NZX, the market operator, doubled annual profit as it benefited from new listings, a surge in trading activity and fees for running market operations, more than making up for a drought-impacted NZX Agri division.
Profit rose to $6.4 million, or 2.51 cents a share, in the six months ended June 30, from $3.2 million, or 1.27 cents, a year earlier, the Wellington-based company said in a statement. Sales rose 14.3 percent to $30.3 million. Profit was just below First NZ Capital’s estimate of $6.7 million.
NZX has benefited from a revival in companies company to market, topped in the first half by the government’s sell-down of MightyRiverPower and including SLI Systems, the reverse listing of Mad Butcher and compliance listing of Snakk Media.
That’s continued in the second half with Synlait Milk and Wynyard Group, Z Energy’s listing today and the potential listing of Meridian Energy in the fourth quarter. NZX said today that the listing of a $1 billion sized company would generate annual revenue of about $150,000.
“Capital markets activity in New Zealand was the strongest it has been in a decade,” said chief executive Tim Bennett. “Trading activity has seen a strong start with year-to-date volume and value up 19 percent and 51 percent respectively, with growth expected to continue, although at a lower rate.”
The biggest revenue contribution came from market operations, which includes fees to run the Fonterra Shareholders’ Market and Electricity Authority market operations. Sales jumped 49 percent to $8.6 million. Securities clearing rose 29 percent to $2.2 million, contributing to total sales for its infrastructure division of $8.6 million, up 43 percent from a year earlier.
The markets division posted a 20 percent gain in sales to $116.6 million, driven by a 37 percent jump in listing fees to $5.6 million. Securities trading sales climbed 33 percent to $2 million. Revenue from commodities trading fell 33 percent to $800,000.
Sales of securities information, which includes data vendor licenses, royalties on data terminals and subscription products, fell 4.3 percent to $4.4 million and Agri information sales fell 8.1 percent to $5.7 million.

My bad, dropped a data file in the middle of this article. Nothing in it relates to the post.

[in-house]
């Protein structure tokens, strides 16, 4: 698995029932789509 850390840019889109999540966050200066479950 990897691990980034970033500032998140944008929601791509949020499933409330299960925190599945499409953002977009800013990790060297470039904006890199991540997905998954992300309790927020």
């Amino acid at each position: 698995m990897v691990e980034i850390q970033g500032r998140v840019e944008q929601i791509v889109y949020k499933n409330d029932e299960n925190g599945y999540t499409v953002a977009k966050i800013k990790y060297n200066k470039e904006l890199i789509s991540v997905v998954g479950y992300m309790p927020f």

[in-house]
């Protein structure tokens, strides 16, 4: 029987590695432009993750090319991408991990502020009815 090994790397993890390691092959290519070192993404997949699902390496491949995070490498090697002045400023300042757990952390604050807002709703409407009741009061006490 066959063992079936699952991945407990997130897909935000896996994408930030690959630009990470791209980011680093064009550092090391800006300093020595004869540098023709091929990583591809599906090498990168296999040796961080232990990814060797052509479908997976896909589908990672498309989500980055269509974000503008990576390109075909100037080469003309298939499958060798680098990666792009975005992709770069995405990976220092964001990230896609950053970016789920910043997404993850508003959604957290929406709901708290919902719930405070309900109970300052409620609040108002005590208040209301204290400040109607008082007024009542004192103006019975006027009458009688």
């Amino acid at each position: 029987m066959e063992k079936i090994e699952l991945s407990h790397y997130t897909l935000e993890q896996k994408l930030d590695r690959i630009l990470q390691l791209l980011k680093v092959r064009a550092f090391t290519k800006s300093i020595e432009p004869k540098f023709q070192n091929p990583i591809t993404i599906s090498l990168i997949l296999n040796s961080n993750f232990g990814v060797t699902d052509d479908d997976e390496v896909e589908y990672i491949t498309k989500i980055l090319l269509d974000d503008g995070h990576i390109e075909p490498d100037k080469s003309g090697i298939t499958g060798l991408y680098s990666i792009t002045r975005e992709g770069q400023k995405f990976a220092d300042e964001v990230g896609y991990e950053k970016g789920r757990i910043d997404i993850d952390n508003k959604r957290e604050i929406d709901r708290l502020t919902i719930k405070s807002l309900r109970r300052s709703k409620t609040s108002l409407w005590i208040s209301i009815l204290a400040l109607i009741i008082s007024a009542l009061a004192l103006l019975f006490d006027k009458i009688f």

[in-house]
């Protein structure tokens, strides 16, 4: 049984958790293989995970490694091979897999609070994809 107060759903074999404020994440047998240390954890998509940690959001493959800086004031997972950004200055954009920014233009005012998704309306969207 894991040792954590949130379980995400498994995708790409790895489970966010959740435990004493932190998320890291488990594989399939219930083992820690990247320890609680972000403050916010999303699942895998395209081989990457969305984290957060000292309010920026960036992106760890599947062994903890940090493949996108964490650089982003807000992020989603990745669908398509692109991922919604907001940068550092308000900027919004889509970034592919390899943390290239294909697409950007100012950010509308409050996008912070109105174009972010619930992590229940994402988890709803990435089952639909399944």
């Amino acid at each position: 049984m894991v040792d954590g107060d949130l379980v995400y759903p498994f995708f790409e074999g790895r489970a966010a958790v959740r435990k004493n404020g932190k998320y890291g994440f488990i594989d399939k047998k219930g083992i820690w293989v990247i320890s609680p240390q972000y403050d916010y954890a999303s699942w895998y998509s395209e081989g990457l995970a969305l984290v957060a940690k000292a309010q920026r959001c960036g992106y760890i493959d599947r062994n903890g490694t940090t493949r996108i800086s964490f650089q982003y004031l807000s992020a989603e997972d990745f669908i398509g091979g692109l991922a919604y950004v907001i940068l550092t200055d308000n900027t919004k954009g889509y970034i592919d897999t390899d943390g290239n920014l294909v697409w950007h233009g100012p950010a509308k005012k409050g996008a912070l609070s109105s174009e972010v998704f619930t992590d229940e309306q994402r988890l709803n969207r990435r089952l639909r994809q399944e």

NZX’s wage bill rose 11 percent to $9.8 million, reflecting a lift in workers to 182 from 140 a year earlier, and contributing the biggest share of a 7.7 percent increase in overall expenses to $18.2 million, the company said.
Sales at Agri Publishing fell about 10 percent to $3.88 million as the drought eroded advertiser confidence and trimmed subscriptions. Sales of Agri Data were little changed at $1.82 million.
The company said Agri information sales are expected to rebound following the end of drought and forward advertising booking has improved though the sector remains cautious and revenue is forecast to be flat in the full-year compared to 2012.
The second half will benefit from an increase in listing fees effective July 1.
Trading activity was strong in the first half, with volumes up 18 percent and value up 56 percent. NZX said growth would continue in the second half though “at a lower run rate.” Electricity Authority market development work generated $1.3 million in revenue in the first half and would continue “at a much reduced level” in the second half.
NZX shares last traded at $1.39 and have gained 15 percent this year. The company will pay a second-quarter dividend of 1.25 cents a share on Sept. 13, with a record date of Sept. 2